Ryan Hunter-Reay's 200th career Indy car start couldn't come at a more fitting place than Watkins Glen International.
Whether it's a career-changing victory, a ground-breaking sponsorship or more personal circumstances, the 11-turn, 3.37-mile circuit is irrevocably intertwined with the Andretti Autosport driver’s life and career.
That fact was no more apparent than in 2008, when the picturesque circuit served as the stage for one of the most emotional weekends of Hunter-Reay's life.
“It was my first race after my mom gave us the news that she was diagnosed with cancer and we won (the race),” said Hunter-Reay, who is slated to become the 20th driver in Indy car history to make 200 starts in Sunday’s INDYCAR Grand Prix at The Glen presented by Hitachi (2 p.m. ET, NBCSN and Advance Auto Parts INDYCAR Radio Network).
“Obviously, it was a big weekend.”
Almost two years to the day of his 2008 win, The Glen was the venue Hunter-Reay chose to launch his Racing For Cancer charity, dedicated to building awareness about the colon cancer that took his mother, Lydia, in late 2009. The $4 million raised so far has helped fund research and patient care. (Read about Hunter-Reay’s commitment to the charity here.)
While the 2008 race at The Glen was personally emotional, it was also a turning point in his Indy car career. It marked the first weekend when IZOD joined Hunter-Reay – then driving for Rahal Letterman Racing – as a partner, something that led to a primary sponsorship on his car and later saw the clothing retailer become a title sponsor of the series.
Incredibly, Hunter-Reay's connection to the track doesn't stop there. It traces its way to 1996 when the then-15-year-old aspiring racer moved from karts to formula cars at a Skip Barber Racing School in Florida. One of the instructors — and soon to be Hunter-Reay’s mentor — was Pete Argetsinger. Pete is the son of Cameron Argetsinger, the man who convinced the community of Watkins Glen to run the first organized road race on a 6.6-mile course around the New York State village in 1948.
Later, the elder Argetsinger designed the Watkins Glen International track and became executive director of the facility. He played the lead role in bringing Formula One there in 1961, a move that made The Glen the country's home of road racing for decades.
Although Pete Argetsinger has worked with other Verizon IndyCar Series drivers, including James Hinchcliffe and Gabby Chaves, and helped others such as Juan Pablo Montoya, he quickly admitted that a special bond developed with Hunter-Reay.
Seeing him drive to the 2008 Watkins Glen victory at the track his father built is a day Pete Argetsinger won’t soon forget.
“It was wonderful to have Ryan win at Watkins Glen because it sort of brought everything full circle,” he said. “My dad was still alive then and he was pleased because he knew Ryan and I are still close.
“It's very neat that he will start his 200th race there. How cool is it that it will happen at Watkins Glen?”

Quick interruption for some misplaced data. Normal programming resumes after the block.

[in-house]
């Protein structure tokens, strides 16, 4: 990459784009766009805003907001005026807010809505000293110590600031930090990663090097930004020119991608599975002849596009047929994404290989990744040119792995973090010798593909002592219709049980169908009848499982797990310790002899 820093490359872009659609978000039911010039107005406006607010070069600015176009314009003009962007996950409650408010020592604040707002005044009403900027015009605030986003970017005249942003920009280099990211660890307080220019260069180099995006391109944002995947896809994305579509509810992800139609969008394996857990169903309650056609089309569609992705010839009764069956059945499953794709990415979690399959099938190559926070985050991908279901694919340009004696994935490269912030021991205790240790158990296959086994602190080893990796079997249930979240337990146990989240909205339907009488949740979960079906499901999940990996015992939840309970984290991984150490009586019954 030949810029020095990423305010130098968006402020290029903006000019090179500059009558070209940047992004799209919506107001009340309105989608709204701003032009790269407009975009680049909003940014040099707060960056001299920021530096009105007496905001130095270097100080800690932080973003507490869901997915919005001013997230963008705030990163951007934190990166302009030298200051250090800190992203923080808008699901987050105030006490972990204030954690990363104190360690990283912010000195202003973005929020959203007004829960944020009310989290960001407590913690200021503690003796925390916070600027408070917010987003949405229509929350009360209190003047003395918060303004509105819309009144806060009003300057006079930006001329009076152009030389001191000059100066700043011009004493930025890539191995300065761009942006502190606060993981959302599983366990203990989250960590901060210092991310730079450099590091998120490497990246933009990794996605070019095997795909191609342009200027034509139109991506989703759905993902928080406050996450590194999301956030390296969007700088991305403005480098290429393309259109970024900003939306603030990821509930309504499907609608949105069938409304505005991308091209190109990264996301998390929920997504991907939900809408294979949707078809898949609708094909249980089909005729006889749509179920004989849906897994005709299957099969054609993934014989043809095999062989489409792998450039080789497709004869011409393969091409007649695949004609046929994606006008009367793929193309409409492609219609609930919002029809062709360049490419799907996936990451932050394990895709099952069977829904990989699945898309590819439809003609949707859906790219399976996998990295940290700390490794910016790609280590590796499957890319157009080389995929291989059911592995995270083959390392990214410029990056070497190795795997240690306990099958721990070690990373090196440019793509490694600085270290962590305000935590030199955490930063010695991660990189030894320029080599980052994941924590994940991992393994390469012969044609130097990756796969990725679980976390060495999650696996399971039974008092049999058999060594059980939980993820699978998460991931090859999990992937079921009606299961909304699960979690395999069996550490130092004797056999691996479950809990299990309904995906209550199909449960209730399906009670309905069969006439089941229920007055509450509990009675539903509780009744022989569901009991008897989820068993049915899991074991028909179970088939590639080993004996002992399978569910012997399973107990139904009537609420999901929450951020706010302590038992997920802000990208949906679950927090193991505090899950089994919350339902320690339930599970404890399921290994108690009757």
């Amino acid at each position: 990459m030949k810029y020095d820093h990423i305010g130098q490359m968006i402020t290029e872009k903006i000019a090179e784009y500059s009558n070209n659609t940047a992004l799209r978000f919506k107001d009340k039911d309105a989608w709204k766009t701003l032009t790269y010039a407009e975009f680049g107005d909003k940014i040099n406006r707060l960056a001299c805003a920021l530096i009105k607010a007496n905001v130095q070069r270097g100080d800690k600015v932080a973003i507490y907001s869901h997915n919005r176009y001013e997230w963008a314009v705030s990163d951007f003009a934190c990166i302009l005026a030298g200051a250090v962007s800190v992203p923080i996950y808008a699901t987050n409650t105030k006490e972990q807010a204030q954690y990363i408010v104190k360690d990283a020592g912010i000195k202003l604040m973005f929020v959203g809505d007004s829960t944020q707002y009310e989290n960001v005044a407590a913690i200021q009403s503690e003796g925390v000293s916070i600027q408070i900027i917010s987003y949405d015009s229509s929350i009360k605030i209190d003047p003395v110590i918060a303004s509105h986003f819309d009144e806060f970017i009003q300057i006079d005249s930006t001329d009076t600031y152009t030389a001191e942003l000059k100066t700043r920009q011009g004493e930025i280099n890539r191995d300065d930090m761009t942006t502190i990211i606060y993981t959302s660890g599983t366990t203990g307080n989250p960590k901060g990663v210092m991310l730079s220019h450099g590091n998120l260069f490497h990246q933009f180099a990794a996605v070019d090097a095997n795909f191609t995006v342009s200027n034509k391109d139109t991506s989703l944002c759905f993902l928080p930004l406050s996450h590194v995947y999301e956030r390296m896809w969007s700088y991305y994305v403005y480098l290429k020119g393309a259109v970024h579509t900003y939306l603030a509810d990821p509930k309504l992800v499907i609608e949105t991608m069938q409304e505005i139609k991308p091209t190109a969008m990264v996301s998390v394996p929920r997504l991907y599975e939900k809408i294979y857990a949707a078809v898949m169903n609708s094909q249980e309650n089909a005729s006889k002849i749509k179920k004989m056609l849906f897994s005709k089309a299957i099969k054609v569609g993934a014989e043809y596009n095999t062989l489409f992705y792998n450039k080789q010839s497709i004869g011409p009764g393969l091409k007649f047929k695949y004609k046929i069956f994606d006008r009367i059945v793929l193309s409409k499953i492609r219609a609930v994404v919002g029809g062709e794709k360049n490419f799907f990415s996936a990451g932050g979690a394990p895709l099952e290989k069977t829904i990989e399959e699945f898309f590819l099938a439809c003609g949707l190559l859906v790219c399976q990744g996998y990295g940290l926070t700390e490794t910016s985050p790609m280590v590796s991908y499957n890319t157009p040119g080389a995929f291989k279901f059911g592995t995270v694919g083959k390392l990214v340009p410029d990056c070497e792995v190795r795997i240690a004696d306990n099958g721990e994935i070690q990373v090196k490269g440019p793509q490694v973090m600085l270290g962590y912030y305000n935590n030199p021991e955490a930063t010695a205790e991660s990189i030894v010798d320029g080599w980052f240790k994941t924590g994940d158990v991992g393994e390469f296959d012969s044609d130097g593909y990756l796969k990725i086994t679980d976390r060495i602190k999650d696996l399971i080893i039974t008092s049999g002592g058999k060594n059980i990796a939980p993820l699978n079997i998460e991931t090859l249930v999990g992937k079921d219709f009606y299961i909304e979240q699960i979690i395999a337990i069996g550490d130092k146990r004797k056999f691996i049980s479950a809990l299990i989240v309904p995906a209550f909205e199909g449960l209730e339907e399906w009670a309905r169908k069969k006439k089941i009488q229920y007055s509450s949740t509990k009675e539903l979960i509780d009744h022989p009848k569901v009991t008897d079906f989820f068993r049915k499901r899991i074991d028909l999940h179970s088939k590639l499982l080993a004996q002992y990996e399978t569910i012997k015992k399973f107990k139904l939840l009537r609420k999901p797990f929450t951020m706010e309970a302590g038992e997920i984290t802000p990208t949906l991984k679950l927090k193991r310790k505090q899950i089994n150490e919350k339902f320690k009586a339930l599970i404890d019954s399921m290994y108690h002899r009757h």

Interestingly, Hunter-Reay and his wife, Beccy, went to Pete Argetsinger's house for dinner the night before the 2008 race.
“It was just beautiful to hear the all the family history there and what the town means to him and his family and then the next day we went out and won,” Hunter-Reay said.
“Winning the Cameron Argetsinger Trophy (presented to the race winner at Watkins Glen) was really special because it had that link to Pete.”
While he's pleased to be celebrating his milestone start on the weekend, getting to No. 200 wasn't always easy. Like many drivers, Hunter-Reay went through some rough periods, including spending a year in sports car racing after not being able to secure an Indy car ride in 2006.
“I remember staring at the ceiling in my mom's house with about $150 to my name and not knowing what the next turn was going to be, where I'd go and what I would do with my life, let alone my racing career,” he said.
“At the time it didn't seem that there were any doors opening despite being in Champ Car for a few years. It's been a tough road getting on to a regular Indy car career.”
The low point ended with a call from team owner Bobby Rahal, who needed a driver for the final six races of the 2007 season. Hunter-Reay stayed with the team and took rookie of the year honors at the 2008 Indianapolis 500 (when he finished sixth) before scoring the team’s first victory in four years when he took the checkers in the Camping World Watkins Glen Grand Prix.
Eight years later, Hunter-Reay is about to join an elite group of Indy car drivers who have started 200 races that’s headed by legends Mario Andretti (407), A.J. Foyt (369) and Al Unser Jr. (329). Fourth on the list is Team Penske driver Helio Castroneves, who is the top active driver at 325 heading into this weekend and one start ahead of Chip Ganassi Racing’s Tony Kanaan. The only other active driver on the list is Ganassi’s Scott Dixon (268).
While Hunter-Reay, 35, still has many years ahead in the Verizon IndyCar Series, reaching the 200-start milestone is a good time to pause and look back, if only for a minute.
“Certainly when I look back at my career, I see the 2014 Indy 500 win and the come-from-behind 2012 championship run that we had winning four races,” he said. “But really, I also think about how lucky I have been to win with so may different teams along the way.
“That's made me the driver I am today. I wouldn't do it any differently if I had to do it all over again.”
Hunter-Reay will be in the No. 28 DHL Honda when practice begins today for Sunday's race. Both of today's practice sessions (11 a.m. and 3:30 p.m. ET) can be seen live on NBCSN. Qualifying is Saturday (streamed live at 3 p.m. on RaceControl.IndyCar.com; delayed NBCSN telecast at 6 p.m.) and the 60-lap race is set for Sunday.